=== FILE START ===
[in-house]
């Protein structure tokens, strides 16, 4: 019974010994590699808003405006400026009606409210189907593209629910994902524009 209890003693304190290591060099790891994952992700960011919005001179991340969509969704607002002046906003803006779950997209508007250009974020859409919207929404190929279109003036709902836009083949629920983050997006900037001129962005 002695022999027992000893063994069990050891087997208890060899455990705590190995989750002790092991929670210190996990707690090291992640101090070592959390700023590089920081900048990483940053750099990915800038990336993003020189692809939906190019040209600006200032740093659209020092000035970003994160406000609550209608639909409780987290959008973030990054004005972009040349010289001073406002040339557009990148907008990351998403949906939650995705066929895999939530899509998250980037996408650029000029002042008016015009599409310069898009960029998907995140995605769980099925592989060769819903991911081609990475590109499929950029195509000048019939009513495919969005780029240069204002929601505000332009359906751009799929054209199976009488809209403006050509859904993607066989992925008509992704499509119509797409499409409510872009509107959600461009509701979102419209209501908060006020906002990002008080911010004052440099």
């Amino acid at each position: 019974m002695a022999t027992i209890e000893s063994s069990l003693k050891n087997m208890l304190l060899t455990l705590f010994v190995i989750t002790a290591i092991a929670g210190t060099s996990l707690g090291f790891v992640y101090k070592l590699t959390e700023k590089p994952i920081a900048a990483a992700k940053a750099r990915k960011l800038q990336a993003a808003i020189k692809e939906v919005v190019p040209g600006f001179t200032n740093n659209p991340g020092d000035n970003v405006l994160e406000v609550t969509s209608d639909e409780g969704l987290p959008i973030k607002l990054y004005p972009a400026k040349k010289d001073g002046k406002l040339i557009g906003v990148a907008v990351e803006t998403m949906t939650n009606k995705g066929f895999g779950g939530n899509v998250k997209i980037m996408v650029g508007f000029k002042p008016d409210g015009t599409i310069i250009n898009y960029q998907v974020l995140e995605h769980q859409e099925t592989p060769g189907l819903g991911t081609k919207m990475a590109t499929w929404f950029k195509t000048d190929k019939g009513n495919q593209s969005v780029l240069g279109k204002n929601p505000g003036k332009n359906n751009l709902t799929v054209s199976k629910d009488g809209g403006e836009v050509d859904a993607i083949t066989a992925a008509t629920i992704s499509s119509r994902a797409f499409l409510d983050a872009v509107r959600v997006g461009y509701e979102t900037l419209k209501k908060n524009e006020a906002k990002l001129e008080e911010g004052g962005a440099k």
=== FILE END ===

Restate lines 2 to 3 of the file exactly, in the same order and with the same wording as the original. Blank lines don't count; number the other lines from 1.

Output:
């Protein structure tokens, strides 16, 4: 019974010994590699808003405006400026009606409210189907593209629910994902524009 209890003693304190290591060099790891994952992700960011919005001179991340969509969704607002002046906003803006779950997209508007250009974020859409919207929404190929279109003036709902836009083949629920983050997006900037001129962005 002695022999027992000893063994069990050891087997208890060899455990705590190995989750002790092991929670210190996990707690090291992640101090070592959390700023590089920081900048990483940053750099990915800038990336993003020189692809939906190019040209600006200032740093659209020092000035970003994160406000609550209608639909409780987290959008973030990054004005972009040349010289001073406002040339557009990148907008990351998403949906939650995705066929895999939530899509998250980037996408650029000029002042008016015009599409310069898009960029998907995140995605769980099925592989060769819903991911081609990475590109499929950029195509000048019939009513495919969005780029240069204002929601505000332009359906751009799929054209199976009488809209403006050509859904993607066989992925008509992704499509119509797409499409409510872009509107959600461009509701979102419209209501908060006020906002990002008080911010004052440099």
């Amino acid at each position: 019974m002695a022999t027992i209890e000893s063994s069990l003693k050891n087997m208890l304190l060899t455990l705590f010994v190995i989750t002790a290591i092991a929670g210190t060099s996990l707690g090291f790891v992640y101090k070592l590699t959390e700023k590089p994952i920081a900048a990483a992700k940053a750099r990915k960011l800038q990336a993003a808003i020189k692809e939906v919005v190019p040209g600006f001179t200032n740093n659209p991340g020092d000035n970003v405006l994160e406000v609550t969509s209608d639909e409780g969704l987290p959008i973030k607002l990054y004005p972009a400026k040349k010289d001073g002046k406002l040339i557009g906003v990148a907008v990351e803006t998403m949906t939650n009606k995705g066929f895999g779950g939530n899509v998250k997209i980037m996408v650029g508007f000029k002042p008016d409210g015009t599409i310069i250009n898009y960029q998907v974020l995140e995605h769980q859409e099925t592989p060769g189907l819903g991911t081609k919207m990475a590109t499929w929404f950029k195509t000048d190929k019939g009513n495919q593209s969005v780029l240069g279109k204002n929601p505000g003036k332009n359906n751009l709902t799929v054209s199976k629910d009488g809209g403006e836009v050509d859904a993607i083949t066989a992925a008509t629920i992704s499509s119509r994902a797409f499409l409510d983050a872009v509107r959600v997006g461009y509701e979102t900037l419209k209501k908060n524009e006020a906002k990002l001129e008080e911010g004052g962005a440099k």